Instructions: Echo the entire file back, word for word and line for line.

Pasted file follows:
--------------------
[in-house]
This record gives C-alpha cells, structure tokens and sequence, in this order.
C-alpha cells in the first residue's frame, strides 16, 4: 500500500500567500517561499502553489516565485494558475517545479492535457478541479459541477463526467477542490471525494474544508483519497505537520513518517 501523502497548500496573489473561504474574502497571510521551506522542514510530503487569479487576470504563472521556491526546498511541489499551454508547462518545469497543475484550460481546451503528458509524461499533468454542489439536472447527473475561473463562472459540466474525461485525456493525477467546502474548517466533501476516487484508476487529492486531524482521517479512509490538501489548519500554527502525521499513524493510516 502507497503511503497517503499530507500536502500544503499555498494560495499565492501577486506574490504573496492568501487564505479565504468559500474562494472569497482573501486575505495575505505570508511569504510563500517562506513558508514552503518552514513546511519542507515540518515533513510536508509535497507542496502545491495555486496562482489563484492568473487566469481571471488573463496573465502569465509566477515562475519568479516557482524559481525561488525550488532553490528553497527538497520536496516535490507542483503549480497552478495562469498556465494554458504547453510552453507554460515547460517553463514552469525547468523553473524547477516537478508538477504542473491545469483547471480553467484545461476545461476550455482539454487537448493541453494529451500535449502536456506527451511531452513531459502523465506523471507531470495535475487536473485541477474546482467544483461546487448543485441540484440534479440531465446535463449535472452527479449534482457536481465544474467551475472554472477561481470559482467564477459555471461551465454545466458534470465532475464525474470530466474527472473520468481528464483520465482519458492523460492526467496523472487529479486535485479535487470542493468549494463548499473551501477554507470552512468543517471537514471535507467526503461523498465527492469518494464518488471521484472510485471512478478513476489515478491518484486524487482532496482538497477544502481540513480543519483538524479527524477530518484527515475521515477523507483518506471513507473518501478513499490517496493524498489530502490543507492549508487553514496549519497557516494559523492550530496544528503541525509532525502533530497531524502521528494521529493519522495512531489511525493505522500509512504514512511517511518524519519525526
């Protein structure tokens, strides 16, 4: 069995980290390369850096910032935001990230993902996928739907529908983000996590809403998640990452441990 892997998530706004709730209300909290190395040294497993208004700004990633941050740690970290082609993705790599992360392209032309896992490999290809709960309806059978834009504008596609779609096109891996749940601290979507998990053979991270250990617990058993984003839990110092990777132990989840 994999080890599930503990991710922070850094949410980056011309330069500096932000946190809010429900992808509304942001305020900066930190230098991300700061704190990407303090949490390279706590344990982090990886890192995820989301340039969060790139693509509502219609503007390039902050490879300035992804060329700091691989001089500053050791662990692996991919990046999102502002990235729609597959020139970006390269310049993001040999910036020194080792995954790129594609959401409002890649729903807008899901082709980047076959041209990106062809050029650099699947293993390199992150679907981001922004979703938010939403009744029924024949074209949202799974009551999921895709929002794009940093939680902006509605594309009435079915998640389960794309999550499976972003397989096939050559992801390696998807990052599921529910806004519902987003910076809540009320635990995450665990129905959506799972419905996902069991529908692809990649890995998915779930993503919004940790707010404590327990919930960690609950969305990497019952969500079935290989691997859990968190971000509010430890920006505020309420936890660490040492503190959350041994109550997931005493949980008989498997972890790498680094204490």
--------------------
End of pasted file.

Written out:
[in-house]
This record gives C-alpha cells, structure tokens and sequence, in this order.
C-alpha cells in the first residue's frame, strides 16, 4: 500500500500567500517561499502553489516565485494558475517545479492535457478541479459541477463526467477542490471525494474544508483519497505537520513518517 501523502497548500496573489473561504474574502497571510521551506522542514510530503487569479487576470504563472521556491526546498511541489499551454508547462518545469497543475484550460481546451503528458509524461499533468454542489439536472447527473475561473463562472459540466474525461485525456493525477467546502474548517466533501476516487484508476487529492486531524482521517479512509490538501489548519500554527502525521499513524493510516 502507497503511503497517503499530507500536502500544503499555498494560495499565492501577486506574490504573496492568501487564505479565504468559500474562494472569497482573501486575505495575505505570508511569504510563500517562506513558508514552503518552514513546511519542507515540518515533513510536508509535497507542496502545491495555486496562482489563484492568473487566469481571471488573463496573465502569465509566477515562475519568479516557482524559481525561488525550488532553490528553497527538497520536496516535490507542483503549480497552478495562469498556465494554458504547453510552453507554460515547460517553463514552469525547468523553473524547477516537478508538477504542473491545469483547471480553467484545461476545461476550455482539454487537448493541453494529451500535449502536456506527451511531452513531459502523465506523471507531470495535475487536473485541477474546482467544483461546487448543485441540484440534479440531465446535463449535472452527479449534482457536481465544474467551475472554472477561481470559482467564477459555471461551465454545466458534470465532475464525474470530466474527472473520468481528464483520465482519458492523460492526467496523472487529479486535485479535487470542493468549494463548499473551501477554507470552512468543517471537514471535507467526503461523498465527492469518494464518488471521484472510485471512478478513476489515478491518484486524487482532496482538497477544502481540513480543519483538524479527524477530518484527515475521515477523507483518506471513507473518501478513499490517496493524498489530502490543507492549508487553514496549519497557516494559523492550530496544528503541525509532525502533530497531524502521528494521529493519522495512531489511525493505522500509512504514512511517511518524519519525526
């Protein structure tokens, strides 16, 4: 069995980290390369850096910032935001990230993902996928739907529908983000996590809403998640990452441990 892997998530706004709730209300909290190395040294497993208004700004990633941050740690970290082609993705790599992360392209032309896992490999290809709960309806059978834009504008596609779609096109891996749940601290979507998990053979991270250990617990058993984003839990110092990777132990989840 994999080890599930503990991710922070850094949410980056011309330069500096932000946190809010429900992808509304942001305020900066930190230098991300700061704190990407303090949490390279706590344990982090990886890192995820989301340039969060790139693509509502219609503007390039902050490879300035992804060329700091691989001089500053050791662990692996991919990046999102502002990235729609597959020139970006390269310049993001040999910036020194080792995954790129594609959401409002890649729903807008899901082709980047076959041209990106062809050029650099699947293993390199992150679907981001922004979703938010939403009744029924024949074209949202799974009551999921895709929002794009940093939680902006509605594309009435079915998640389960794309999550499976972003397989096939050559992801390696998807990052599921529910806004519902987003910076809540009320635990995450665990129905959506799972419905996902069991529908692809990649890995998915779930993503919004940790707010404590327990919930960690609950969305990497019952969500079935290989691997859990968190971000509010430890920006505020309420936890660490040492503190959350041994109550997931005493949980008989498997972890790498680094204490």